To the Editor: Sarcoidosis is a systemic granulomatous disorder that most commonly affects young or middle-aged women. Sarcoidosis can coexist with a wide range of autoimmune disorders and other granulomatous diseases. Here, we describe a rare case of sarcoidosis coexisting with another granulomatous autoimmune disease, Takayasu arteritis (TA).
A 29-year-old woman was admitted to Department of Respiratory Medicine, Peking Union Medical College Hospital, because of aggravating shortness of breath and occasional exertional chest pain in July 2013. Since December 2011, she had suffered from a dry cough accompanied by low fever and exertional dyspnea. Laboratory results showed elevated erythrocyte sedimentation rate (ESR) (82 mm/h) and C-reactive protein (CRP) (46.4 mg/L). Antinuclear antibodies (ANA), antineutrophil cytoplasmic antibody (ANCA), and serum angiotensin converting enzyme (sACE) were all negative. Chest computed tomography (CT) showed subpleural nodules, with both hilar and mediastinal lymphadenopathy [Figure 1a]. Biopsy of the bronchial mucosa showed epithelioid cell granulomas without necrosis. She was diagnosed with tuberculosis (TB) in the local hospital. Isoniazid, Refampacin, Ethambutol plus Pyrazinamide had been prescribed to her for 6 months. But fever and cough continued, while repeated bronchoscopy and mucosal biopsy was consistent with epithelioid granulomas without necrosis in August 2012. She was diagnosed with sarcoidosis and was given prednisone in September 2012. She had no discomfort until June 2013. Her low-grade fever, dry cough, exertional dyspnea, and occasional chest pain recurred and she was admitted to our hospital. Her physical examination was unremarkable, except a slightly elevated heart rate of about 100 beats/min. Pulmonary function test, echocardiography, and repeated ECG during episodes of chest pain were normal. Holter monitoring showed no arrhythmias. Bronchoscopy showed scattered nodules in the left and right inferior basal bronchial mucosa. Bronchoalveolar lavage fliud (BALF) analysis showed a lymphocytic cellular pattern, with 16% lymphocytes and CD4/CD8 ratio of 1.0. Histology of the mucosal biopsy was still consistent with sarcoidosis [Figure 1b]. Tuberculosis polymerase chain reaction (TB-PCR) of the mucosa was negative. A positron emission tomography (PET)-CT scan was performed. The results showed thickening and hypermetabolism of the aortic wall, from the initial segment of ascending aorta to the aortic arch [Figure 1c]. These findings were considered typical for the diagnosis of TA, which was further confirmed by aortic CT angiography [CTA, Figure 1d]. The patient was then given prednisone 1 mg[BULLET OPERATOR] kg-1[BULLET OPERATOR] d-1 and methotrexate (MTX) 15 mg per week. Two weeks later, all of her discomfort was resolved. Prednisone was then tapered with 5 mg per week after 5 weeks of treatment. Currently, she is taking prednisone 15 mg and MTX 15 mg per week, and she remains free of symptoms and has normal ESR and CRP.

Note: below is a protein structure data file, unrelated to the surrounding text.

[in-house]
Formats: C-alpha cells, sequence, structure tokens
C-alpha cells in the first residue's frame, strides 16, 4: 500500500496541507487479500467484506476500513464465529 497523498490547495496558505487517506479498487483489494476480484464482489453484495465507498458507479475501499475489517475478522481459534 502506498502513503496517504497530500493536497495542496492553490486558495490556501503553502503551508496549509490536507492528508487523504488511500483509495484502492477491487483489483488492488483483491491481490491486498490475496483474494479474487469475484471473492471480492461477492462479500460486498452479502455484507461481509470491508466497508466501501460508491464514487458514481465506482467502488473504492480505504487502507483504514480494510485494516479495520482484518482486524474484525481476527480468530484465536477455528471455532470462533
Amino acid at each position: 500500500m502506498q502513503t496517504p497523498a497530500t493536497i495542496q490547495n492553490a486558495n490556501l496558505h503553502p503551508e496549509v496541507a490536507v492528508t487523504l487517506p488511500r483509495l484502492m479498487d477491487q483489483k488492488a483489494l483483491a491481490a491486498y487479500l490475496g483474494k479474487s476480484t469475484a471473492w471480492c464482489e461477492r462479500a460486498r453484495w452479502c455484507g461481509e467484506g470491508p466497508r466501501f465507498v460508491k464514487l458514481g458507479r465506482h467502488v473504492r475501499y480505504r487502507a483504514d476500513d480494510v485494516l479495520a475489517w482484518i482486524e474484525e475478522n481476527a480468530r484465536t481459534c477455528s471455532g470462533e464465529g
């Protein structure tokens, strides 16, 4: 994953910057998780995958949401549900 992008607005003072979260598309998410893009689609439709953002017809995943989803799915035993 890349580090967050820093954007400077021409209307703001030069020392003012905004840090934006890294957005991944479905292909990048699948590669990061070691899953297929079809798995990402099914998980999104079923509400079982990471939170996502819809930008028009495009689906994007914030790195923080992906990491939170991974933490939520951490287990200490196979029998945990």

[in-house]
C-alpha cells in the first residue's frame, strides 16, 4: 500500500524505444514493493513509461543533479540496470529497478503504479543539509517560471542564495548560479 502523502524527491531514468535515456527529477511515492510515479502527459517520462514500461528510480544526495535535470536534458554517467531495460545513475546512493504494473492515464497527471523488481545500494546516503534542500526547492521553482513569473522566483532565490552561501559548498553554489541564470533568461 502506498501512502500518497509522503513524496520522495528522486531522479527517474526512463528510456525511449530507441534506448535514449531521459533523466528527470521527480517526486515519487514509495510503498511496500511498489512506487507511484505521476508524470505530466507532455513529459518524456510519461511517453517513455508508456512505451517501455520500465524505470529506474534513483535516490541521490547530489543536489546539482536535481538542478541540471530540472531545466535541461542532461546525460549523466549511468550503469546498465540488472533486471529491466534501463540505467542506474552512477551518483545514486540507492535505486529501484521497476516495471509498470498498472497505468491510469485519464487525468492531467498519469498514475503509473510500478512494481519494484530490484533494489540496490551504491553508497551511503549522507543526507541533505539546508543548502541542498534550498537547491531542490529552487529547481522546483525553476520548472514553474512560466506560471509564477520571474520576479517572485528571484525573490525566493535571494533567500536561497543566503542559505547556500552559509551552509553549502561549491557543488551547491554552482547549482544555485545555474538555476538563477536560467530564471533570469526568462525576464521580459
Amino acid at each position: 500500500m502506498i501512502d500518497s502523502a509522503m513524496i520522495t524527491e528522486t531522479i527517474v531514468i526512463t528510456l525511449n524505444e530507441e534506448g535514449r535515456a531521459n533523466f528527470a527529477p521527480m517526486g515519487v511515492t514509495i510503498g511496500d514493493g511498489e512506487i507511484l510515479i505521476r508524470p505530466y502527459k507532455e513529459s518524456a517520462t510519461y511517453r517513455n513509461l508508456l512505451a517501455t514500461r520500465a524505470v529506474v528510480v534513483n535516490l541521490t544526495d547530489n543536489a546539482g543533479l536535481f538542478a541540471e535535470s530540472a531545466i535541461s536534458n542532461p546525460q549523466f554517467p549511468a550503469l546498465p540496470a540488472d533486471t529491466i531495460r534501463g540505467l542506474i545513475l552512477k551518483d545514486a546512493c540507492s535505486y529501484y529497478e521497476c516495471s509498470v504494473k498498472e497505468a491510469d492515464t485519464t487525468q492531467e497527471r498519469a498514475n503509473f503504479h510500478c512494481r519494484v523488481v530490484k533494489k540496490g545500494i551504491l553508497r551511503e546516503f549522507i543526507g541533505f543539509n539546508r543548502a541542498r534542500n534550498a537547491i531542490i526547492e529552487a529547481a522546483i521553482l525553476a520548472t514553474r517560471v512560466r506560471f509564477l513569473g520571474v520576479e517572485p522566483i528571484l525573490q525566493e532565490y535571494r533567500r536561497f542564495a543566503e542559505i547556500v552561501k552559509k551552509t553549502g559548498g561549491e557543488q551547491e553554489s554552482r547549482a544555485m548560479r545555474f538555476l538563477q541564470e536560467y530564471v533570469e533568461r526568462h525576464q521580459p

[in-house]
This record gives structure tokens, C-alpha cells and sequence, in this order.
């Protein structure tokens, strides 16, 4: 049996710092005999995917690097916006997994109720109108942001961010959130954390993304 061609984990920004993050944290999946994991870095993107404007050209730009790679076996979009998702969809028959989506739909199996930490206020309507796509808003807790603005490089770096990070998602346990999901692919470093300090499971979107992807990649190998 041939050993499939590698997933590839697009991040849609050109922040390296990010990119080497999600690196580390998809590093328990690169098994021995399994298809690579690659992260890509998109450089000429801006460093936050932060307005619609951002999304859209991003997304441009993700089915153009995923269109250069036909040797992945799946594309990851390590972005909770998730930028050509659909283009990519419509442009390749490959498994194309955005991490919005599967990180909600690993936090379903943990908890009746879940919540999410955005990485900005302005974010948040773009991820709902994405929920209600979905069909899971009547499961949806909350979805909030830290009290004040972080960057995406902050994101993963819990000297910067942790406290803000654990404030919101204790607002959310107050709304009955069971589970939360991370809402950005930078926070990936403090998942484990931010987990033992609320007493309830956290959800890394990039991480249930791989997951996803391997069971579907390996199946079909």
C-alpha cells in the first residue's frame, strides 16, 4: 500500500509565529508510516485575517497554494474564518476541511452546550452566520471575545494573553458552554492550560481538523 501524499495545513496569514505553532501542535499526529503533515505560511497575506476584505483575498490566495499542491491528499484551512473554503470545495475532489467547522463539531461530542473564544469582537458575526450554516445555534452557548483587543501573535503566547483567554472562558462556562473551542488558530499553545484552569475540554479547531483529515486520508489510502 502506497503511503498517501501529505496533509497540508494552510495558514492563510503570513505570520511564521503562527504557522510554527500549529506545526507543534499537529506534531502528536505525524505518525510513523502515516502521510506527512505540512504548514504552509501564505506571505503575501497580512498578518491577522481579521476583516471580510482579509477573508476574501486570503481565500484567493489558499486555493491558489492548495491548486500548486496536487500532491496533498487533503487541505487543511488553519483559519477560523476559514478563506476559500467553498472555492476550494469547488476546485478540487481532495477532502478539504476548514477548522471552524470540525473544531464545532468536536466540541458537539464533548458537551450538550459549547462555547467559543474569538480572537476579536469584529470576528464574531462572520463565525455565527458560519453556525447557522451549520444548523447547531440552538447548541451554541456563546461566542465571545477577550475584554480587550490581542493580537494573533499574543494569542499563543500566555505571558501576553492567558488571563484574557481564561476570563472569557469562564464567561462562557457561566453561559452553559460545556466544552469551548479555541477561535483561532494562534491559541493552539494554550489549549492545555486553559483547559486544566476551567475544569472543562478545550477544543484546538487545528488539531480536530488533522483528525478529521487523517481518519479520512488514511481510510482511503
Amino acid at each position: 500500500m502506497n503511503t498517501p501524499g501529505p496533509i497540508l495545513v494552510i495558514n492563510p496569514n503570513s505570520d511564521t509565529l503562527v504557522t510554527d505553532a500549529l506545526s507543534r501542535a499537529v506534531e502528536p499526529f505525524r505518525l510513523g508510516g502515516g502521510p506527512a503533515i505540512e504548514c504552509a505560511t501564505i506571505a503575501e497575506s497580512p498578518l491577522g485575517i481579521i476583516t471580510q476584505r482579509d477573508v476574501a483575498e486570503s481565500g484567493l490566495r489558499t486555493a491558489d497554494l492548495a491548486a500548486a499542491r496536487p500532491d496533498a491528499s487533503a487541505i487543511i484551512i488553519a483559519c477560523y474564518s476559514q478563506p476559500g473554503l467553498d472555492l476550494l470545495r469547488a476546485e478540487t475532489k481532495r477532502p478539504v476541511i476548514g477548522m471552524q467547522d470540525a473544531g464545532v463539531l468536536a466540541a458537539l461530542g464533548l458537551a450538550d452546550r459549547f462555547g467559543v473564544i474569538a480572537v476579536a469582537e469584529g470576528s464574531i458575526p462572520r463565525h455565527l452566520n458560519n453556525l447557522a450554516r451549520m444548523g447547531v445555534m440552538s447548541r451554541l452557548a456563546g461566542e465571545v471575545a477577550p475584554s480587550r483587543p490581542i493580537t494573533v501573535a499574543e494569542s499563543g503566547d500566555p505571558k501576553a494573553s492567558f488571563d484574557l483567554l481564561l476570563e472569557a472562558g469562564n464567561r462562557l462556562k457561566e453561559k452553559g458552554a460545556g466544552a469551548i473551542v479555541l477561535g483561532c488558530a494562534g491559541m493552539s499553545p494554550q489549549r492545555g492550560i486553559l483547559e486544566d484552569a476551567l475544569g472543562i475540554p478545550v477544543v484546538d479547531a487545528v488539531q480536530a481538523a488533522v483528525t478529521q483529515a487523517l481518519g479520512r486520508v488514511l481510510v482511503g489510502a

Both sarcoidosis and TA are granulomatous diseases which usually affect young women. Concurrence of sarcoidosis and TA has been previously reported only in few cases. Most of them are females under the age of 40. Large vessel manifestations, mainly inflammation and narrowing of the aortic arch and bifurcations, were usually preceded by sarcoidosis. With the earlier cases reported, it is suggested that TA and sarcoidosis may be related diseases. As TA is too rare to indicate that the reported concurrence with sarcoidosis is merely governed by chance. Several common features had been found among these patients: (a) Usually sarcoidosis preceded TA; (b) the time between the diagnosis of sarcoidosis and that of TA was several years (eight or more) in most of these patients; (c) the aorta and/or its major branches were affected; (d) 50% of the patients had uveitis; and (e) all patients responded well to glucocorticoid treatment.
The association of TA and sarcoidosis raises a number of questions as whether there is a possible etiologic link between these two disease entities. Or can TA or TA-like granulomatous vasculitis be considered in fact a complication of sarcoidosis? Till now, there was no definite answer to these questions. It appears reasonably important to check for large vessel inflammation in these patients. Since angiography is not a reliable method to assess for vascular inflammation, PET scan seems to be a better choice to look for these changes.
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Edited by: Li-Shao Guo
Source of Support: This work was supported by a grant from the National Natural Science Foundation of China (No. 81170055).
Conflict of Interest: None declared.